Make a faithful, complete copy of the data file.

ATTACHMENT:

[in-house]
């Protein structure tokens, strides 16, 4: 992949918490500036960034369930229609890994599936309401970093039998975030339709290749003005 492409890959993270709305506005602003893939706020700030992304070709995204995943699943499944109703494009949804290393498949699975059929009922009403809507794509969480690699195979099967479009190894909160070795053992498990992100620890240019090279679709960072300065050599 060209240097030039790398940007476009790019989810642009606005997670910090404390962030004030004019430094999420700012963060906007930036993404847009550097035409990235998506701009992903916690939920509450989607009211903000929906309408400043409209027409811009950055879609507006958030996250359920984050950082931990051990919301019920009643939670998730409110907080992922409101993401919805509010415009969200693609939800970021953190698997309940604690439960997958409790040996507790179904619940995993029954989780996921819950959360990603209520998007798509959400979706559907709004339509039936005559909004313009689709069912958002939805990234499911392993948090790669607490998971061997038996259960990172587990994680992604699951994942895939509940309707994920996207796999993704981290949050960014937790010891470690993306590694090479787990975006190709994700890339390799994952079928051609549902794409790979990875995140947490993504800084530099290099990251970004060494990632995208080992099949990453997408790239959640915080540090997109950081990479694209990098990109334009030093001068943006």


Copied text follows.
[in-house]
């Protein structure tokens, strides 16, 4: 992949918490500036960034369930229609890994599936309401970093039998975030339709290749003005 492409890959993270709305506005602003893939706020700030992304070709995204995943699943499944109703494009949804290393498949699975059929009922009403809507794509969480690699195979099967479009190894909160070795053992498990992100620890240019090279679709960072300065050599 060209240097030039790398940007476009790019989810642009606005997670910090404390962030004030004019430094999420700012963060906007930036993404847009550097035409990235998506701009992903916690939920509450989607009211903000929906309408400043409209027409811009950055879609507006958030996250359920984050950082931990051990919301019920009643939670998730409110907080992922409101993401919805509010415009969200693609939800970021953190698997309940604690439960997958409790040996507790179904619940995993029954989780996921819950959360990603209520998007798509959400979706559907709004339509039936005559909004313009689709069912958002939805990234499911392993948090790669607490998971061997038996259960990172587990994680992604699951994942895939509940309707994920996207796999993704981290949050960014937790010891470690993306590694090479787990975006190709994700890339390799994952079928051609549902794409790979990875995140947490993504800084530099290099990251970004060494990632995208080992099949990453997408790239959640915080540090997109950081990479694209990098990109334009030093001068943006």